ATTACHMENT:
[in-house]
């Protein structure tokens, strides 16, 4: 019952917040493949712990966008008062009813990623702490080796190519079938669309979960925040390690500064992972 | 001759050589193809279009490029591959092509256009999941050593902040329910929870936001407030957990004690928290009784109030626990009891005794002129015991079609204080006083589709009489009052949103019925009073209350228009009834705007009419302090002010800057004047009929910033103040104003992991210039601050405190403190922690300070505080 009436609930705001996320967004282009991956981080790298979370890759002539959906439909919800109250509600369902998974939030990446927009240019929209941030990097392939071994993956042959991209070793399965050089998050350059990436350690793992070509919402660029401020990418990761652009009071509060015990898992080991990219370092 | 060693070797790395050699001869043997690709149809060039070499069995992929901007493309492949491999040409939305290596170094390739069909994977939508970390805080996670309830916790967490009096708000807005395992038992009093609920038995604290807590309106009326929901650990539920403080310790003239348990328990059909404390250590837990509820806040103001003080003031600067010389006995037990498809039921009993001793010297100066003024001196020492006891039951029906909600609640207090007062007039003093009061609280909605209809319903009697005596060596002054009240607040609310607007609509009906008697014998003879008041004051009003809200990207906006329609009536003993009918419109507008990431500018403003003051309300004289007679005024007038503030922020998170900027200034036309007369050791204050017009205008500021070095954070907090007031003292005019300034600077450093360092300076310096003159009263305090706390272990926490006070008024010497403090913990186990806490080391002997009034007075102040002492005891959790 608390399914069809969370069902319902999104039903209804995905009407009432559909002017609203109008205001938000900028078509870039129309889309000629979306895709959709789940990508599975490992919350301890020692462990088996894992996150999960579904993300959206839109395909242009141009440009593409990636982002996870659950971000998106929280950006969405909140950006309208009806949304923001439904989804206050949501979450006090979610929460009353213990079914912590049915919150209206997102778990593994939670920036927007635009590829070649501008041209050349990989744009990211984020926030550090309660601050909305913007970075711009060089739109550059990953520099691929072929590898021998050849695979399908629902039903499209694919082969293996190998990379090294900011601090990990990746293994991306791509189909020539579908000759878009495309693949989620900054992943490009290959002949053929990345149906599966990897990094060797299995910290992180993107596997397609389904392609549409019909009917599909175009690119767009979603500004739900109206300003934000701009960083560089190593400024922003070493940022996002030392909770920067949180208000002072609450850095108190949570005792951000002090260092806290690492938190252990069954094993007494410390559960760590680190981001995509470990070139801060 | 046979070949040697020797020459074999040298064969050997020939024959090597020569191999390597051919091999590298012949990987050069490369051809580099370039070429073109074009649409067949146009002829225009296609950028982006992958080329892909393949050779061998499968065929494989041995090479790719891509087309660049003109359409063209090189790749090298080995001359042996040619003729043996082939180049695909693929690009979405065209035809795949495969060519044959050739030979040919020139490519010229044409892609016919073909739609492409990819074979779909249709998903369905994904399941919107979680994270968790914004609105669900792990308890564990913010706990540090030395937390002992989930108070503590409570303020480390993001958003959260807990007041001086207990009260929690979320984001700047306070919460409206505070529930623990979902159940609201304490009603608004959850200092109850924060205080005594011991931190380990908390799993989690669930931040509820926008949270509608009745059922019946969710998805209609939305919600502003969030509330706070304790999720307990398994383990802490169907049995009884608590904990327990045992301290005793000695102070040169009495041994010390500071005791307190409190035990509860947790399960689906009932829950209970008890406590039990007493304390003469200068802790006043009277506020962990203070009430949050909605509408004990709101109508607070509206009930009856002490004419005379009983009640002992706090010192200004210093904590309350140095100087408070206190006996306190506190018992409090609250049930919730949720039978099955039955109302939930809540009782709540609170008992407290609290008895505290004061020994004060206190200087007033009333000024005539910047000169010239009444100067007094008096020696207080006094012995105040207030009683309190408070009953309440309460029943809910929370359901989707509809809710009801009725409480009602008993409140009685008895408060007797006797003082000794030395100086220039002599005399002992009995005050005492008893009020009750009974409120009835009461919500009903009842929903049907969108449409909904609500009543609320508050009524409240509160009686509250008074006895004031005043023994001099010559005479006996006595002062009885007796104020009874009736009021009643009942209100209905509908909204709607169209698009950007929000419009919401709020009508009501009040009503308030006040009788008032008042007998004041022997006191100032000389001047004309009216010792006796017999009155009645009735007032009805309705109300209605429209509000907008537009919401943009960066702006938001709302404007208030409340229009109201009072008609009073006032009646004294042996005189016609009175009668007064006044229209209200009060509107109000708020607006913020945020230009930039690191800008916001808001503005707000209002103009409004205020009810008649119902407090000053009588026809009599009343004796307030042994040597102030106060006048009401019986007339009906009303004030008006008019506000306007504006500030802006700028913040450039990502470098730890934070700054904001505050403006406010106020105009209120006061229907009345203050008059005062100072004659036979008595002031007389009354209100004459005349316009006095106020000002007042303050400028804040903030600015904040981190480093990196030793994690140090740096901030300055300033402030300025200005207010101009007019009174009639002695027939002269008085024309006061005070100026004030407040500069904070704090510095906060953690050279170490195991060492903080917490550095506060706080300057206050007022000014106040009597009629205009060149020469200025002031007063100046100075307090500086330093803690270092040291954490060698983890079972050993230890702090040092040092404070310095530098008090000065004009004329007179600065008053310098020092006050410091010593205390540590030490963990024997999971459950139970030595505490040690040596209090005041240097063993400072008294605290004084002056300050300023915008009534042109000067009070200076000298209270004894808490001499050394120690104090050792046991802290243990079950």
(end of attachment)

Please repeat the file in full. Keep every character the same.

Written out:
[in-house]
């Protein structure tokens, strides 16, 4: 019952917040493949712990966008008062009813990623702490080796190519079938669309979960925040390690500064992972 | 001759050589193809279009490029591959092509256009999941050593902040329910929870936001407030957990004690928290009784109030626990009891005794002129015991079609204080006083589709009489009052949103019925009073209350228009009834705007009419302090002010800057004047009929910033103040104003992991210039601050405190403190922690300070505080 009436609930705001996320967004282009991956981080790298979370890759002539959906439909919800109250509600369902998974939030990446927009240019929209941030990097392939071994993956042959991209070793399965050089998050350059990436350690793992070509919402660029401020990418990761652009009071509060015990898992080991990219370092 | 060693070797790395050699001869043997690709149809060039070499069995992929901007493309492949491999040409939305290596170094390739069909994977939508970390805080996670309830916790967490009096708000807005395992038992009093609920038995604290807590309106009326929901650990539920403080310790003239348990328990059909404390250590837990509820806040103001003080003031600067010389006995037990498809039921009993001793010297100066003024001196020492006891039951029906909600609640207090007062007039003093009061609280909605209809319903009697005596060596002054009240607040609310607007609509009906008697014998003879008041004051009003809200990207906006329609009536003993009918419109507008990431500018403003003051309300004289007679005024007038503030922020998170900027200034036309007369050791204050017009205008500021070095954070907090007031003292005019300034600077450093360092300076310096003159009263305090706390272990926490006070008024010497403090913990186990806490080391002997009034007075102040002492005891959790 608390399914069809969370069902319902999104039903209804995905009407009432559909002017609203109008205001938000900028078509870039129309889309000629979306895709959709789940990508599975490992919350301890020692462990088996894992996150999960579904993300959206839109395909242009141009440009593409990636982002996870659950971000998106929280950006969405909140950006309208009806949304923001439904989804206050949501979450006090979610929460009353213990079914912590049915919150209206997102778990593994939670920036927007635009590829070649501008041209050349990989744009990211984020926030550090309660601050909305913007970075711009060089739109550059990953520099691929072929590898021998050849695979399908629902039903499209694919082969293996190998990379090294900011601090990990990746293994991306791509189909020539579908000759878009495309693949989620900054992943490009290959002949053929990345149906599966990897990094060797299995910290992180993107596997397609389904392609549409019909009917599909175009690119767009979603500004739900109206300003934000701009960083560089190593400024922003070493940022996002030392909770920067949180208000002072609450850095108190949570005792951000002090260092806290690492938190252990069954094993007494410390559960760590680190981001995509470990070139801060 | 046979070949040697020797020459074999040298064969050997020939024959090597020569191999390597051919091999590298012949990987050069490369051809580099370039070429073109074009649409067949146009002829225009296609950028982006992958080329892909393949050779061998499968065929494989041995090479790719891509087309660049003109359409063209090189790749090298080995001359042996040619003729043996082939180049695909693929690009979405065209035809795949495969060519044959050739030979040919020139490519010229044409892609016919073909739609492409990819074979779909249709998903369905994904399941919107979680994270968790914004609105669900792990308890564990913010706990540090030395937390002992989930108070503590409570303020480390993001958003959260807990007041001086207990009260929690979320984001700047306070919460409206505070529930623990979902159940609201304490009603608004959850200092109850924060205080005594011991931190380990908390799993989690669930931040509820926008949270509608009745059922019946969710998805209609939305919600502003969030509330706070304790999720307990398994383990802490169907049995009884608590904990327990045992301290005793000695102070040169009495041994010390500071005791307190409190035990509860947790399960689906009932829950209970008890406590039990007493304390003469200068802790006043009277506020962990203070009430949050909605509408004990709101109508607070509206009930009856002490004419005379009983009640002992706090010192200004210093904590309350140095100087408070206190006996306190506190018992409090609250049930919730949720039978099955039955109302939930809540009782709540609170008992407290609290008895505290004061020994004060206190200087007033009333000024005539910047000169010239009444100067007094008096020696207080006094012995105040207030009683309190408070009953309440309460029943809910929370359901989707509809809710009801009725409480009602008993409140009685008895408060007797006797003082000794030395100086220039002599005399002992009995005050005492008893009020009750009974409120009835009461919500009903009842929903049907969108449409909904609500009543609320508050009524409240509160009686509250008074006895004031005043023994001099010559005479006996006595002062009885007796104020009874009736009021009643009942209100209905509908909204709607169209698009950007929000419009919401709020009508009501009040009503308030006040009788008032008042007998004041022997006191100032000389001047004309009216010792006796017999009155009645009735007032009805309705109300209605429209509000907008537009919401943009960066702006938001709302404007208030409340229009109201009072008609009073006032009646004294042996005189016609009175009668007064006044229209209200009060509107109000708020607006913020945020230009930039690191800008916001808001503005707000209002103009409004205020009810008649119902407090000053009588026809009599009343004796307030042994040597102030106060006048009401019986007339009906009303004030008006008019506000306007504006500030802006700028913040450039990502470098730890934070700054904001505050403006406010106020105009209120006061229907009345203050008059005062100072004659036979008595002031007389009354209100004459005349316009006095106020000002007042303050400028804040903030600015904040981190480093990196030793994690140090740096901030300055300033402030300025200005207010101009007019009174009639002695027939002269008085024309006061005070100026004030407040500069904070704090510095906060953690050279170490195991060492903080917490550095506060706080300057206050007022000014106040009597009629205009060149020469200025002031007063100046100075307090500086330093803690270092040291954490060698983890079972050993230890702090040092040092404070310095530098008090000065004009004329007179600065008053310098020092006050410091010593205390540590030490963990024997999971459950139970030595505490040690040596209090005041240097063993400072008294605290004084002056300050300023915008009534042109000067009070200076000298209270004894808490001499050394120690104090050792046991802290243990079950």